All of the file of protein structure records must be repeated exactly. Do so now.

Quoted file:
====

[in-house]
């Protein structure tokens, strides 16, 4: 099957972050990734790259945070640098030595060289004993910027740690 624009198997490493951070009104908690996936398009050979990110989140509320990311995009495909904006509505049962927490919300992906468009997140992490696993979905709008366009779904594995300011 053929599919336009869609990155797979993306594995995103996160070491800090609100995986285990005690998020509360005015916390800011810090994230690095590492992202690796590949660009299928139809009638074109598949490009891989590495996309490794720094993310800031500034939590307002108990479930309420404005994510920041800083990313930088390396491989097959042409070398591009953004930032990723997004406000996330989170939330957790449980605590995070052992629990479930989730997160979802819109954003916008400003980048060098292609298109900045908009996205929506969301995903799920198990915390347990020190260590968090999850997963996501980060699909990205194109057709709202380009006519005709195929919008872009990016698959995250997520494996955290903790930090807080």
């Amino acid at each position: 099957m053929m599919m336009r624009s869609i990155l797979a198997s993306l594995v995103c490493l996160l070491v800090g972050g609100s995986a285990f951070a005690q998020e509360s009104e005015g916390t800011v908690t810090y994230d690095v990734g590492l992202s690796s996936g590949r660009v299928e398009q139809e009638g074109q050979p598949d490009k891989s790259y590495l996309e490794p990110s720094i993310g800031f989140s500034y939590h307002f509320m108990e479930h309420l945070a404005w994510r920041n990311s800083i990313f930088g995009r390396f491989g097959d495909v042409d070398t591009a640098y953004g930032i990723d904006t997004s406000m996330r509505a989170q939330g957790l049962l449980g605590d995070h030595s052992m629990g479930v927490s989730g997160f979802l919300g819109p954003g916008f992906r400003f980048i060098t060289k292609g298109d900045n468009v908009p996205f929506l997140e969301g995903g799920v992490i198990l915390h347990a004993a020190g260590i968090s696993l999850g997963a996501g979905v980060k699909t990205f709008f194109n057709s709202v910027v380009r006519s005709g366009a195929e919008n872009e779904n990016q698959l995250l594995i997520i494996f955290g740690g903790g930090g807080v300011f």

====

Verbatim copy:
[in-house]
């Protein structure tokens, strides 16, 4: 099957972050990734790259945070640098030595060289004993910027740690 624009198997490493951070009104908690996936398009050979990110989140509320990311995009495909904006509505049962927490919300992906468009997140992490696993979905709008366009779904594995300011 053929599919336009869609990155797979993306594995995103996160070491800090609100995986285990005690998020509360005015916390800011810090994230690095590492992202690796590949660009299928139809009638074109598949490009891989590495996309490794720094993310800031500034939590307002108990479930309420404005994510920041800083990313930088390396491989097959042409070398591009953004930032990723997004406000996330989170939330957790449980605590995070052992629990479930989730997160979802819109954003916008400003980048060098292609298109900045908009996205929506969301995903799920198990915390347990020190260590968090999850997963996501980060699909990205194109057709709202380009006519005709195929919008872009990016698959995250997520494996955290903790930090807080």
């Amino acid at each position: 099957m053929m599919m336009r624009s869609i990155l797979a198997s993306l594995v995103c490493l996160l070491v800090g972050g609100s995986a285990f951070a005690q998020e509360s009104e005015g916390t800011v908690t810090y994230d690095v990734g590492l992202s690796s996936g590949r660009v299928e398009q139809e009638g074109q050979p598949d490009k891989s790259y590495l996309e490794p990110s720094i993310g800031f989140s500034y939590h307002f509320m108990e479930h309420l945070a404005w994510r920041n990311s800083i990313f930088g995009r390396f491989g097959d495909v042409d070398t591009a640098y953004g930032i990723d904006t997004s406000m996330r509505a989170q939330g957790l049962l449980g605590d995070h030595s052992m629990g479930v927490s989730g997160f979802l919300g819109p954003g916008f992906r400003f980048i060098t060289k292609g298109d900045n468009v908009p996205f929506l997140e969301g995903g799920v992490i198990l915390h347990a004993a020190g260590i968090s696993l999850g997963a996501g979905v980060k699909t990205f709008f194109n057709s709202v910027v380009r006519s005709g366009a195929e919008n872009e779904n990016q698959l995250l594995i997520i494996f955290g740690g903790g930090g807080v300011f």